Meeting culture

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Meetings are a tricky topic … they are necessary to align our work, discuss important topics and hear other people’s viewpoints. At the same time they can be expensive, tedious and break one’s flow. That’s why we stick to the following principles:

Does it even need to be a meeting?

Sometimes matters can be solved by a quick Slack exchange or face-to-face chat.

Find a time slot with minimal distraction

Check people’s calendars and try to put your meeting towards the start or end of the work day. Avoid between 9:30am and 10:15am because that’s when we usually do daily stand-ups on projects.

Invite all participants necessary to make a decision 

Invite all of the people who need to be present for decision-making. We want to solve the matter at hand, not have another meeting because somebody felt excluded.

Always book a room

Your meeting room reservation should be as long as necessary, but as short as possible.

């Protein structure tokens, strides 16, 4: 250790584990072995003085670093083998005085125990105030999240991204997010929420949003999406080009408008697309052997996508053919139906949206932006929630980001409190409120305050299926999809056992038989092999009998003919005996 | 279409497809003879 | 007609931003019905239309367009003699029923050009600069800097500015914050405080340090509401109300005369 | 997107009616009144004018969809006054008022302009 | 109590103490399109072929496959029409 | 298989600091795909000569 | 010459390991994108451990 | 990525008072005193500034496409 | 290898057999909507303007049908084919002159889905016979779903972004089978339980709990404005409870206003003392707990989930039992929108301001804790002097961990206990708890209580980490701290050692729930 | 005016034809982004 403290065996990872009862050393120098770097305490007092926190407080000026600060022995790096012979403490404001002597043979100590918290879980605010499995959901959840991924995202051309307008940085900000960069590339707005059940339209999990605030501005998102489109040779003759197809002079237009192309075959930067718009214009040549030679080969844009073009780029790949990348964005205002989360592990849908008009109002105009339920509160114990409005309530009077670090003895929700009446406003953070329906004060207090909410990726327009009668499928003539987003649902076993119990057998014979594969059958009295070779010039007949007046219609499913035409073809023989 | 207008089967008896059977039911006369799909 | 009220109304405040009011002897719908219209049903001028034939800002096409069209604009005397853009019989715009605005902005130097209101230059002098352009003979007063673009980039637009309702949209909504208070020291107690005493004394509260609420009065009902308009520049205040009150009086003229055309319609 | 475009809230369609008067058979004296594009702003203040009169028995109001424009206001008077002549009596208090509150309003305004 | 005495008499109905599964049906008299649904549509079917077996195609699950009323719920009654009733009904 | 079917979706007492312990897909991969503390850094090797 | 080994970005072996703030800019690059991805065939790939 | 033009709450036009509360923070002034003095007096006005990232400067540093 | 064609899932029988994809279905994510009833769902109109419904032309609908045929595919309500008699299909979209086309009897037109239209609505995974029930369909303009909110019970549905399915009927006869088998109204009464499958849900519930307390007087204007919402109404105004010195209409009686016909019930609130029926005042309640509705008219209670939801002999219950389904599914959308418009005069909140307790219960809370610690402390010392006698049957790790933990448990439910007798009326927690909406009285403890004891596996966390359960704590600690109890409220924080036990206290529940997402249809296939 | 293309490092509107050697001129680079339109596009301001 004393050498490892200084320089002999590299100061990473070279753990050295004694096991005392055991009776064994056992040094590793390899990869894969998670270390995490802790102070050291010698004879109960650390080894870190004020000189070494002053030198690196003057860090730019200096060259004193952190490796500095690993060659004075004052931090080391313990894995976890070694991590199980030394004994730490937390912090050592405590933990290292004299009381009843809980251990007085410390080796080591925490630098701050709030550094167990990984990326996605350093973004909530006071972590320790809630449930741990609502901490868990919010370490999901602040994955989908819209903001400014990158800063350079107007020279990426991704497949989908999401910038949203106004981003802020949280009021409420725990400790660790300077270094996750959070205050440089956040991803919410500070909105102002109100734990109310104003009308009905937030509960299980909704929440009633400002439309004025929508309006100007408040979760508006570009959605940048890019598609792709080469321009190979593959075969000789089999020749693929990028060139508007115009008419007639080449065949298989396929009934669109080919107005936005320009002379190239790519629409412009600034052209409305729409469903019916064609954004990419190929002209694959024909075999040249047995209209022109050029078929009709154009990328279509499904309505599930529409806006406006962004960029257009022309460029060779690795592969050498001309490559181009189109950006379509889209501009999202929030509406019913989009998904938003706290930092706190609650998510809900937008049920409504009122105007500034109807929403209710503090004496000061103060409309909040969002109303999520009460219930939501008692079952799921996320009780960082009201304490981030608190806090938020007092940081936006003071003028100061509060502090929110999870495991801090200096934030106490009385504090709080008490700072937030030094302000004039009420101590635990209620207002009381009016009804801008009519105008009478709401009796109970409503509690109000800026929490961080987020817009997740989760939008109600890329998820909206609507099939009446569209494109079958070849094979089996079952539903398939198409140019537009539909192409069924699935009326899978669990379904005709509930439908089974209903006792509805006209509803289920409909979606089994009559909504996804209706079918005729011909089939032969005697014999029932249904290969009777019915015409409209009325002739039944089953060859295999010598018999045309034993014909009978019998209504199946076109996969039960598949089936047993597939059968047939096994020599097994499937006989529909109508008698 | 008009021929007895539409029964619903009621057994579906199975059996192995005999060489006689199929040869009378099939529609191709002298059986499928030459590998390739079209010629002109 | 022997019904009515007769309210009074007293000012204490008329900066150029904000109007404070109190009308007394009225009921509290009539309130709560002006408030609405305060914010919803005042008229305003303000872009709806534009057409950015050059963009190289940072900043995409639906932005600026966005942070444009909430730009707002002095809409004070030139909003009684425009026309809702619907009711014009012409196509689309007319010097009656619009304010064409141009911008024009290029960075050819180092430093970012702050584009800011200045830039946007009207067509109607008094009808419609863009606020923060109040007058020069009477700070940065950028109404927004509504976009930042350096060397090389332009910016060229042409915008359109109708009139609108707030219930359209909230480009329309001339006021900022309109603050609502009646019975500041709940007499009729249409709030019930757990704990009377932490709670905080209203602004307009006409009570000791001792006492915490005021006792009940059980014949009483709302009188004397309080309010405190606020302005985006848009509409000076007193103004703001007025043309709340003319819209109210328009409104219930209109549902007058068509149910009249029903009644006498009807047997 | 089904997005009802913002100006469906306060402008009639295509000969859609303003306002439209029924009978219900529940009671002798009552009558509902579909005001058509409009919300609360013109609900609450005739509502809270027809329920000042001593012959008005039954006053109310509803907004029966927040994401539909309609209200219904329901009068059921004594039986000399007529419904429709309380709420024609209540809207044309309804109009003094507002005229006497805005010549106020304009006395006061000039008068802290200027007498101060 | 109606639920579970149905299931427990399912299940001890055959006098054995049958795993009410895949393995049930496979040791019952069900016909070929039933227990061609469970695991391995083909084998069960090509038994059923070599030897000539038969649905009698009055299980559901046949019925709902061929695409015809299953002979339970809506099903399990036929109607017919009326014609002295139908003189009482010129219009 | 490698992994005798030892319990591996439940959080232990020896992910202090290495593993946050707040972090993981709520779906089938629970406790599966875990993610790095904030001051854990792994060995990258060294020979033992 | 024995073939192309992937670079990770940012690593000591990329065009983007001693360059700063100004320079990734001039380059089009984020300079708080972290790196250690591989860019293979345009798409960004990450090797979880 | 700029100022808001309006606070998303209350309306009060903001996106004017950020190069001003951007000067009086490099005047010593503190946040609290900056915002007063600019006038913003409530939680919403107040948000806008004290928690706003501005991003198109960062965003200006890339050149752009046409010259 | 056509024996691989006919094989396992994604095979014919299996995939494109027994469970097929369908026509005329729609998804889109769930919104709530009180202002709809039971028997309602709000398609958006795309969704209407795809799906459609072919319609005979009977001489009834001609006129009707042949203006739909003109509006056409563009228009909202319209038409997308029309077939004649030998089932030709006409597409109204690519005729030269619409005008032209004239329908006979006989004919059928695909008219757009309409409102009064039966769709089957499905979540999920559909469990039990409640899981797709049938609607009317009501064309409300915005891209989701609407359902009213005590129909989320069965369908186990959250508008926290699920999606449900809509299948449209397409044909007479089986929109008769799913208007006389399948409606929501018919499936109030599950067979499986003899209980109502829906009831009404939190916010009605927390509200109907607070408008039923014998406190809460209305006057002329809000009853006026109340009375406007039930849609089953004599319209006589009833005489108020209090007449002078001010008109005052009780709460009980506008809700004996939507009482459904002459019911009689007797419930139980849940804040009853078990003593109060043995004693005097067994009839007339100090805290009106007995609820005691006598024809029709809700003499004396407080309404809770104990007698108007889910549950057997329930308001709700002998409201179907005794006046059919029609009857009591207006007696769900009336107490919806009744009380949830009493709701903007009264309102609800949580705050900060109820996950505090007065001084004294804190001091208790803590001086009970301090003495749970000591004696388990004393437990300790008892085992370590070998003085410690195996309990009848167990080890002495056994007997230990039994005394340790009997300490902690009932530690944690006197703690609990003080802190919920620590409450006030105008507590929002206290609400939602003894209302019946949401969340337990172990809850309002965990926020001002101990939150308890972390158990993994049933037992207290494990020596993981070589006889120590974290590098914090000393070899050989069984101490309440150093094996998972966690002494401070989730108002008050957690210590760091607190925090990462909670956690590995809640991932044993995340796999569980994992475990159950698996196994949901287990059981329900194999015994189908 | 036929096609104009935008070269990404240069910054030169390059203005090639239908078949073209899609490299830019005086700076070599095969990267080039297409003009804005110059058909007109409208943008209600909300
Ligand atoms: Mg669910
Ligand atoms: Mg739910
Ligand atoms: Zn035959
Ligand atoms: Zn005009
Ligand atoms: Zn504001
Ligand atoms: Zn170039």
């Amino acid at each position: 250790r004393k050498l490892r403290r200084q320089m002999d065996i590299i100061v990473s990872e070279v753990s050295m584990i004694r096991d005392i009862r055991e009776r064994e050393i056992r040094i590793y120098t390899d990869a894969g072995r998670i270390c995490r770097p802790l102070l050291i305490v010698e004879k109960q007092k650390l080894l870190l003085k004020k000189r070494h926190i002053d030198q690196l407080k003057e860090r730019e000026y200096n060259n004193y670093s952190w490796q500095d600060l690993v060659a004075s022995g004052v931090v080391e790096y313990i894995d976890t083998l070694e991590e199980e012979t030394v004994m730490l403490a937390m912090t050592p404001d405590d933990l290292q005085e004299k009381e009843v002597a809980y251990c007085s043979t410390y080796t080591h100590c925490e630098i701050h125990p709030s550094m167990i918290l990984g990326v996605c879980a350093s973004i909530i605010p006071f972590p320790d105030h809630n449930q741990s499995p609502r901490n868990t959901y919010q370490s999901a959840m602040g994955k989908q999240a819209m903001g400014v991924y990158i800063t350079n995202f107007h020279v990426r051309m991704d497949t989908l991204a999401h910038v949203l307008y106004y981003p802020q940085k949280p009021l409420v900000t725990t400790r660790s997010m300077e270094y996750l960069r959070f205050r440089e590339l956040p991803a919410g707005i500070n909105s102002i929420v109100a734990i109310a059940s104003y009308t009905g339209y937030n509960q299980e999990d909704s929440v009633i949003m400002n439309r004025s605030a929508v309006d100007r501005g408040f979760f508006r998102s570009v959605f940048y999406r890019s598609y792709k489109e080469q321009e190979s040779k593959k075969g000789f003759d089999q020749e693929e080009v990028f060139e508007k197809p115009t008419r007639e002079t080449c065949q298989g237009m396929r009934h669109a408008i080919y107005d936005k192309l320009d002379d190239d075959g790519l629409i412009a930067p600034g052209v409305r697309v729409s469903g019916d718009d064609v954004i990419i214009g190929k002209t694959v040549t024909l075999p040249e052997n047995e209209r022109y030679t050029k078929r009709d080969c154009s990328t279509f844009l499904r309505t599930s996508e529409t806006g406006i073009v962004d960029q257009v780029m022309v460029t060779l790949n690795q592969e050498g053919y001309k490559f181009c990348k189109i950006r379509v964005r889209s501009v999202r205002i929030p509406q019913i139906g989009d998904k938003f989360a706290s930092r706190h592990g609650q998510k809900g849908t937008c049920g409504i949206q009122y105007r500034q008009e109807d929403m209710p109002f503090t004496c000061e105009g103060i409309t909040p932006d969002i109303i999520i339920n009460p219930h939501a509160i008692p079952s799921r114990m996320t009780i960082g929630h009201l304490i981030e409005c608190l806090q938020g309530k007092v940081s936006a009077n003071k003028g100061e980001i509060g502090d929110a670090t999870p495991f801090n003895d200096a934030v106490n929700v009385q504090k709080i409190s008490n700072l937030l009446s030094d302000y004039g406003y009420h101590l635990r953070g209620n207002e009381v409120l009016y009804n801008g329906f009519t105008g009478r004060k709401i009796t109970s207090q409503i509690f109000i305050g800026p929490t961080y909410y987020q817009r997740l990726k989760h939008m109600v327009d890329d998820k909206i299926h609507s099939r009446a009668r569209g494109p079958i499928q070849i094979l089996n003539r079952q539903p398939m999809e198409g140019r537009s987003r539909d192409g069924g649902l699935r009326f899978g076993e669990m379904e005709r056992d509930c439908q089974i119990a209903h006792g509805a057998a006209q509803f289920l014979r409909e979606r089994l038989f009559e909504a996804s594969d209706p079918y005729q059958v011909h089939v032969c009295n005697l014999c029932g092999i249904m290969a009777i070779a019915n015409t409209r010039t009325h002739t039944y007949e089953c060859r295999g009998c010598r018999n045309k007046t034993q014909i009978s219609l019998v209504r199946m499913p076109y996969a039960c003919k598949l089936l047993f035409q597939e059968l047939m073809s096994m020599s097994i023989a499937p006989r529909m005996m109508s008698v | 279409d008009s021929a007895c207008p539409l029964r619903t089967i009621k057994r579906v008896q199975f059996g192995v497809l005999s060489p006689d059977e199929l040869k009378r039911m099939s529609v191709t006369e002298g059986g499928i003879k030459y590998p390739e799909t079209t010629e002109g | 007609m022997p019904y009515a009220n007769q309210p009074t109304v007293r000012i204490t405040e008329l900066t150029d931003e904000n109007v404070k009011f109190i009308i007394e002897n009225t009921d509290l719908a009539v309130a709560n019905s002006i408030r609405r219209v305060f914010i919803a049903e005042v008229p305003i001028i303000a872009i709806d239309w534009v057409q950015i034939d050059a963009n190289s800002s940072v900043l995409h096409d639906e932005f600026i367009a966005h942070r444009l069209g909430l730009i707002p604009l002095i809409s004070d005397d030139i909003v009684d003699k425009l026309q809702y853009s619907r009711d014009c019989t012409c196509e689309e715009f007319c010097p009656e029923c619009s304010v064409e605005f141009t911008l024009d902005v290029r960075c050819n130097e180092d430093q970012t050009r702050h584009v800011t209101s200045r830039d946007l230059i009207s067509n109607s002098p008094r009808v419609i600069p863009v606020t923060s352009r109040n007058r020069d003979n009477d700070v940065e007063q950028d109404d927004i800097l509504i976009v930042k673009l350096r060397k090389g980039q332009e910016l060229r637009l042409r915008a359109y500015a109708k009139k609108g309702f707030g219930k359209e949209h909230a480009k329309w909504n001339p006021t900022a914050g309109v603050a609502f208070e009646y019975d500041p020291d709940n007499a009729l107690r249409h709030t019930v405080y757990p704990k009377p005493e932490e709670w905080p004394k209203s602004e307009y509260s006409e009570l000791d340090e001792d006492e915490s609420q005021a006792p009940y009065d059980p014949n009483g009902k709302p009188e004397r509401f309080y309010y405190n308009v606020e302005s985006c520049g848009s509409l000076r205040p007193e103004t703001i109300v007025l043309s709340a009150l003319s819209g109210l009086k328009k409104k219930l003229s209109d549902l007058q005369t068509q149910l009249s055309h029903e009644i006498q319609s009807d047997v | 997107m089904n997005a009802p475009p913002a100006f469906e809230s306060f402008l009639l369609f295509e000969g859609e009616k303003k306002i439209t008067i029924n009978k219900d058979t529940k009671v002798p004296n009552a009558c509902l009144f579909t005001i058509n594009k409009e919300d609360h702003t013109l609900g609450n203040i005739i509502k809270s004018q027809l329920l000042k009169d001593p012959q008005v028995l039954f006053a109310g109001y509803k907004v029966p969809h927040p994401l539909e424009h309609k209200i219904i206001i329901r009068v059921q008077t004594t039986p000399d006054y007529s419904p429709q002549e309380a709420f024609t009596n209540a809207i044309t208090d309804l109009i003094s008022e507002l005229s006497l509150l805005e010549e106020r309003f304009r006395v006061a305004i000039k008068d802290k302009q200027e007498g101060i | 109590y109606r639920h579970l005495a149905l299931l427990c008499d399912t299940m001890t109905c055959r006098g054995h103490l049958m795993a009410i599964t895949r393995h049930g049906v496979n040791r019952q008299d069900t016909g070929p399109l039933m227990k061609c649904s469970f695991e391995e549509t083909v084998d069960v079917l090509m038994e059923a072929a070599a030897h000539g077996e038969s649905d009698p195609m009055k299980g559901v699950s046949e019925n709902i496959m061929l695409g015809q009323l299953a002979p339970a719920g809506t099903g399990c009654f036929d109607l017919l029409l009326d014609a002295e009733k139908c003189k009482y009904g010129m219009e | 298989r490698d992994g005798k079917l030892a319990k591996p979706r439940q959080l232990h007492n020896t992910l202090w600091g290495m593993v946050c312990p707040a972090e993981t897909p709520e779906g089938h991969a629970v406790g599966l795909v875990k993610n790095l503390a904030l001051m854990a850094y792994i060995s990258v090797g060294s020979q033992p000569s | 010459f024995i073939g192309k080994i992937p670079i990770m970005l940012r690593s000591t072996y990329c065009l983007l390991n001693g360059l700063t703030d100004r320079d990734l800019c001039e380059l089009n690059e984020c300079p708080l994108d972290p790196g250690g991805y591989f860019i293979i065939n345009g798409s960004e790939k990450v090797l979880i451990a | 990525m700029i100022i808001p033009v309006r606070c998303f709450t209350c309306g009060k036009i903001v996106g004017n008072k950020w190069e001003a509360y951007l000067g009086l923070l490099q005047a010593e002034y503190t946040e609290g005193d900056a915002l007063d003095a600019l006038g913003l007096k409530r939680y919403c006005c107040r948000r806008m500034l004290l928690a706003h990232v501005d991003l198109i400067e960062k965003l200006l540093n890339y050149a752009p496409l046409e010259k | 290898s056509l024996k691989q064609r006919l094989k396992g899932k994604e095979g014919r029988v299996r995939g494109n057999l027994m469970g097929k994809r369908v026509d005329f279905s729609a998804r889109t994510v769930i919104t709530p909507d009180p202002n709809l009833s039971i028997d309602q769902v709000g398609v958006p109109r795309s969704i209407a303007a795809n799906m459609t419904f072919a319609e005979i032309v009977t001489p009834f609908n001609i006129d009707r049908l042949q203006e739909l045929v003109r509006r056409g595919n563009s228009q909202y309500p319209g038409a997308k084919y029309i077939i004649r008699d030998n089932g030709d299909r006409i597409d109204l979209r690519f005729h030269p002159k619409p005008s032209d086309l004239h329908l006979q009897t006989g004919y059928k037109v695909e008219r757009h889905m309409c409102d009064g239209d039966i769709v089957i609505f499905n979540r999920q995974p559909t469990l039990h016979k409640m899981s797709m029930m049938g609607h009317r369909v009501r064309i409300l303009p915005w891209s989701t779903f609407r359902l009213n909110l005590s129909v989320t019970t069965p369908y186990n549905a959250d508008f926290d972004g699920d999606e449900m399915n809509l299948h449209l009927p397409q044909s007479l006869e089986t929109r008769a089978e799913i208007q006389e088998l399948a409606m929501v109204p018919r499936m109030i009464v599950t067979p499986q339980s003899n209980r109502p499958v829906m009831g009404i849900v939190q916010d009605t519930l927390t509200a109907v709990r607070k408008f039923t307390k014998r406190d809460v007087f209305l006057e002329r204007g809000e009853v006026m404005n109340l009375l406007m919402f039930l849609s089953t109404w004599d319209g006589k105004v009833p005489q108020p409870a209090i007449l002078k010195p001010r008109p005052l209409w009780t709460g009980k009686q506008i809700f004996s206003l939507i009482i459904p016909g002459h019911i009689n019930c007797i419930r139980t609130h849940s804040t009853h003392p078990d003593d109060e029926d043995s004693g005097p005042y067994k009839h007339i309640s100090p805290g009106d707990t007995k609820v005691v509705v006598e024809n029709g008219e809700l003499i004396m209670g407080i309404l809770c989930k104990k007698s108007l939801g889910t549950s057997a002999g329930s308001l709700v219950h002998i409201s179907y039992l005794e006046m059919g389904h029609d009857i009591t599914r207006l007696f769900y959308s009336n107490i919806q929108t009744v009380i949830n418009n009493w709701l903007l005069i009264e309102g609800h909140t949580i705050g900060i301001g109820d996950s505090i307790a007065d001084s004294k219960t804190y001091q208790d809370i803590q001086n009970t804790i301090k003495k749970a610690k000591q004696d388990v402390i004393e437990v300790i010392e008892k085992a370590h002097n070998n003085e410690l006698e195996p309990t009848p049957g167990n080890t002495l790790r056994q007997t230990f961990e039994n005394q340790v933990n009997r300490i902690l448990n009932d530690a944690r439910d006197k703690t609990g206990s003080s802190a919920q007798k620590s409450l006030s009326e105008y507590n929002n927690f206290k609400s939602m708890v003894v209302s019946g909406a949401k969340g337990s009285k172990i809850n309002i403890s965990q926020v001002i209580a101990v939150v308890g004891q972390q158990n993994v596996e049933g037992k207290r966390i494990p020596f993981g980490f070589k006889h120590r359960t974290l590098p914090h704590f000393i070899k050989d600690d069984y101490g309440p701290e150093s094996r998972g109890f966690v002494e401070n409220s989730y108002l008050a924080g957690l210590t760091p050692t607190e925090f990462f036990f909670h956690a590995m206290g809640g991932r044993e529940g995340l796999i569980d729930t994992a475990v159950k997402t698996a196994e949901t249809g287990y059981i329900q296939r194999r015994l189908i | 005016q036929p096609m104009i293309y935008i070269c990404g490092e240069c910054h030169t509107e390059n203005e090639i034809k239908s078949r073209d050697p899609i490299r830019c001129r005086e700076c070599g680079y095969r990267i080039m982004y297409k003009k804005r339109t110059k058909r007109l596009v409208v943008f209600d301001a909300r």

Provide an agenda and/or clear goals

The purpose of the meeting should be clear to all participants.

Start on time, end early

Don’t wait for people who are late. Always start on time and try to finish five minutes early. Keep an eye on the clock.

Keep track of results and decisions

When the meeting starts, decide on one person to keep track of key points and decisions that were made. Post these results in Confluence.

Keep your phone in your pocket

Respect your coworkers: Focus and don’t get distracted by your devices.

Listen and consider other points of view

It should go without saying, but we’re meeting to exchange opinions, observations and give feedback. Listening is a skill and every meeting is an opportunity to get better at it.

Leave when you’re not needed

If you feel you cannot contribute in a meeting, you’re free to politely state that and excuse yourself.

Reach an actionable result

A meeting without a clear result was a waste of time … always define next steps with clear responsibilities and expectations. Point it out if you feel something was left unclear.

Quick retrospective at the end

The last two minutes of the meeting should be dedicated to a round of feedback from each person: Were their expectations met? Is everyone satisfied with the result? Was it well enough prepared and well moderated? No big discussion, just briefly sharing how everyone perceived what happened, so we can improve next time.


Meeting Agenda Template

Answer these questions in the calendar event description:

Why is this meeting happening?
What are the agenda points?

Meeting Minutes Template

Keep track of the following:

Key discussion points 
Decisions that were made 
Actionable items